Church, We Have Work To Do

It is tempting to say the rally in Charlottesville to “Unite the Right” was ignorant. Or to call it bigotry. It’s easy to call this “divisions between people” or something else that analyzes, holds the situation at arm’s-length, and allows us to return to our plate of penne. But keeping our interaction with Charlottesville outside of ourselves only “others” those involved.

What if we saw Charlottesville as a mirror, exposing us as we are, showing what is truly true in the United States. What if we saw Charlottesville as a mirror, exposing America for who she is? Click To Tweet

And if this is us, if this is representative of us, not some fringe incident but something that is a more public version of what is happening in cities across the United States everyday, then—for folks who live in America and especially for churches in America—what will you do?

Ignorance Was Not the Cause for Charlottesville

The violence fueled by white supremacist racial hatred that happened in Charlottesville is not a symptom of ignorance; it is the result of living in a racialized society where we “other” each other and do not question our own bias. And this type of bias pops up in many ways within the context of our church life.

I am not immune to implicit bias. I observe it in myself, in my unconscious reactions to people in stores—who do I think works there, who do I think is a shopper? I see it in the ways I respond to folks on the street. I’m trying to notice the stories I create about people without even realizing it—and then stop myself and check that against actual actions or evidence.

I have a short attention span and only remember to check my bias for about ten minutes at a time. But even that little bit has been a humbling experience. I carry this bias with me when I enter the church—who do I think is a guest and who is a regular? We see this played out over and over at Christian conferences, as they choose speakers and teachers who look alike—often all white.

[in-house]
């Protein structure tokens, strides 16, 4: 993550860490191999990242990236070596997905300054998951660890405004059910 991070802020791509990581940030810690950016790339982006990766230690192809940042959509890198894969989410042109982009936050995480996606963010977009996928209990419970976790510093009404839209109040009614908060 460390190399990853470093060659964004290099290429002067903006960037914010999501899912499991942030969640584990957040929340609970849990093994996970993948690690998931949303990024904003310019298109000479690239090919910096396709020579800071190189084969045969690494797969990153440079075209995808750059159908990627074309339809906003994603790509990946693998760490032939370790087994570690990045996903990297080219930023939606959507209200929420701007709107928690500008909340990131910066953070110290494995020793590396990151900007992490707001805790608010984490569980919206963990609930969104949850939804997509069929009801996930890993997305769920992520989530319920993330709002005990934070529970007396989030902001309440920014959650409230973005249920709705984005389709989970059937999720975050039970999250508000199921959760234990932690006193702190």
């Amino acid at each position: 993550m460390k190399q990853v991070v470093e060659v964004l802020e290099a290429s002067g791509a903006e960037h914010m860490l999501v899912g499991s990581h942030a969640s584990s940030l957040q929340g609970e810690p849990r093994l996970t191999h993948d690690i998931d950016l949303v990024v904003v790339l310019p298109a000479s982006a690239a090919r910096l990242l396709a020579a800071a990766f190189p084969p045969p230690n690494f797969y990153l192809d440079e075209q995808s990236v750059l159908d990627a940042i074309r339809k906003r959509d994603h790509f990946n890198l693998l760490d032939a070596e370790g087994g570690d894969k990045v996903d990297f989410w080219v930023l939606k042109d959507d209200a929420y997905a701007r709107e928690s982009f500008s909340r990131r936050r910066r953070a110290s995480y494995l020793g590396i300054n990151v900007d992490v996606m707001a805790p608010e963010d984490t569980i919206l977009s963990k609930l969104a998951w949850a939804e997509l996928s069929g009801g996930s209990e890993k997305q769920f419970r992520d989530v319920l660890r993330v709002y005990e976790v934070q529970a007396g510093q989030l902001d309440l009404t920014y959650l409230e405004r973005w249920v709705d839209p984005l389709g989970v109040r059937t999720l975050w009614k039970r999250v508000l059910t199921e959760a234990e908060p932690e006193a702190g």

So these last few days as I’m sharing my outrage, concern, and anger on social media, I have felt convicted not only to condemn White Supremacy and its deep connections to the American Christian church in the strongest possible terms, but to examine my own life. Where have I let implicit bias and the fruit of a racialized society infect my actions and heart? My circles of relationships? My family? My church? My community? Are there places and spaces in which I’ve been silent, and therefore contributed to perpetuating generational racism?

As I look at the spotlight on racial hatred in Charlottesville, I have to confess, I see the seeds of racism and White Supremacy in conversations and relationships around me all the time. And I have not always been faithful to speak out in the moment. Verna Myers, in her TED talk about overcoming bias, gives a great exhortation: we have to be courageous, speak up boldly against bias, even (and perhaps most uncomfortably) to people we love. As a mother, I am particularly convicted by Myers’ challenge to engage (instead of dismissing) during moments of racial othering because there are always children listening. When children hear uninterrogated racist commentary, we can’t wonder why racists attitudes and actions continue generation after generation. Myers suggests that confronting racist speech can be as simple as saying, “We don’t say that about people anymore.” When children hear uninterrogated racist commentary, racists attitudes continue for generations. Click To Tweet